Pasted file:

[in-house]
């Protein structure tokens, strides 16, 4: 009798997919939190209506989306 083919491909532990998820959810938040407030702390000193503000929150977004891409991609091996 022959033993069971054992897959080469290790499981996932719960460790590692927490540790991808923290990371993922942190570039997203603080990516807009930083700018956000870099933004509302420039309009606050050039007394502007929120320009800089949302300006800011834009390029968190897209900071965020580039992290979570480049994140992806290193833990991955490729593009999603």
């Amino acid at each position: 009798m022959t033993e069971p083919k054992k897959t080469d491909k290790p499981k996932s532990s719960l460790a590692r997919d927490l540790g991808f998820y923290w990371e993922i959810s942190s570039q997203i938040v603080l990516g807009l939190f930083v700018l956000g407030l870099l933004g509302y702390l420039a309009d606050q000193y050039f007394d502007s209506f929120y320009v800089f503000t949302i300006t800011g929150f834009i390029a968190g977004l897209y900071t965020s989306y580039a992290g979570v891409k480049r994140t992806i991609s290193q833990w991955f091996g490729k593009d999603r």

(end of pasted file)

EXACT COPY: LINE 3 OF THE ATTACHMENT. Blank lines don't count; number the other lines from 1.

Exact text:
């Amino acid at each position: 009798m022959t033993e069971p083919k054992k897959t080469d491909k290790p499981k996932s532990s719960l460790a590692r997919d927490l540790g991808f998820y923290w990371e993922i959810s942190s570039q997203i938040v603080l990516g807009l939190f930083v700018l956000g407030l870099l933004g509302y702390l420039a309009d606050q000193y050039f007394d502007s209506f929120y320009v800089f503000t949302i300006t800011g929150f834009i390029a968190g977004l897209y900071t965020s989306y580039a992290g979570v891409k480049r994140t992806i991609s290193q833990w991955f091996g490729k593009d999603r």